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Young Macs leader heads to Minnesota

I was one of two Ontarians who travelled to the University of Minnesota’s St. Paul campus in August to learn how to use Monarch butterflies as a teaching tool. Karen Oberhauser is the professor behind the program “Monarchs in the Classroom,” a fabulous curriculum resource for teachers in the United States. Teachers learn how to care for and raise Monarchs from eggs to adults, and how to get students involved in the process.

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I was one of two Ontarians who travelled to the University of Minnesota’s St. Paul campus in August to learn how to use Monarch butterflies as a teaching tool. Karen Oberhauser is the professor behind the program “Monarchs in the Classroom,” a fabulous curriculum resource for teachers in the United States. Teachers learn how to care for and raise Monarchs from eggs to adults, and how to get students involved in the process.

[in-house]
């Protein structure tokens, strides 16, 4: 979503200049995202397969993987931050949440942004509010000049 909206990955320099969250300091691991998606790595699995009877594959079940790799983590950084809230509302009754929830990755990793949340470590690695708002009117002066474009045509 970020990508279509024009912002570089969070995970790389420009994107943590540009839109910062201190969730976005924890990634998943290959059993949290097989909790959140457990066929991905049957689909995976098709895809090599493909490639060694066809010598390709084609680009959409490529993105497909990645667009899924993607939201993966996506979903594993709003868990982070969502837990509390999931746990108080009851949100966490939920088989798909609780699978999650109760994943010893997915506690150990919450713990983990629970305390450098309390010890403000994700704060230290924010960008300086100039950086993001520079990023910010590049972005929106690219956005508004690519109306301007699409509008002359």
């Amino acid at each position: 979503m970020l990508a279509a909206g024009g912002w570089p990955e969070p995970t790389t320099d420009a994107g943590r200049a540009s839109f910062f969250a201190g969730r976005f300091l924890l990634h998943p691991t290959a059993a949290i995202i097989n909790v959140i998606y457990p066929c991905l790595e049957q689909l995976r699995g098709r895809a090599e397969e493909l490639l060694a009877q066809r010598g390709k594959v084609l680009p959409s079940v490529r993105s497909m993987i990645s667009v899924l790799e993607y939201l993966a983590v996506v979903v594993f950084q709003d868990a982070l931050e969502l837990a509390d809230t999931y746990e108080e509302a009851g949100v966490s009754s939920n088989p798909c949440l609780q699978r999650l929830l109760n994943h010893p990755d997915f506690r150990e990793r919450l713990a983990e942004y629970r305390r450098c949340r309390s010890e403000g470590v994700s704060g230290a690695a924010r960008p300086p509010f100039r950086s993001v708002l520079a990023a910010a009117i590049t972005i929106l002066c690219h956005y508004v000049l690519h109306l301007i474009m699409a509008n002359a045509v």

Ontario Nature asked me and the other Ontario participant to attend, not because we are teachers, but because the United States Forest Service, which was running the event, is planning a Monarch Flyway throughout North America. There were participants from Mexico and several eastern U.S. states. As a representative of Ontario Nature and member clubs in the Nature Network, I will be creating a program for the Young Macnamaras of the Macnamara Field Naturalists’ Club that can be transferred to clubs around the province.

In only two and half days, I learned how to identify the age of Monarch larvae, how to tell a male from a female, and how to hone my observation skills.  Workshop leaders provided all the needed resources, including my very own “pooter,” which is a great container for collecting insects without having to handle them. The whole experience provided great information to benefit my Club and other field naturalist clubs across Ontario.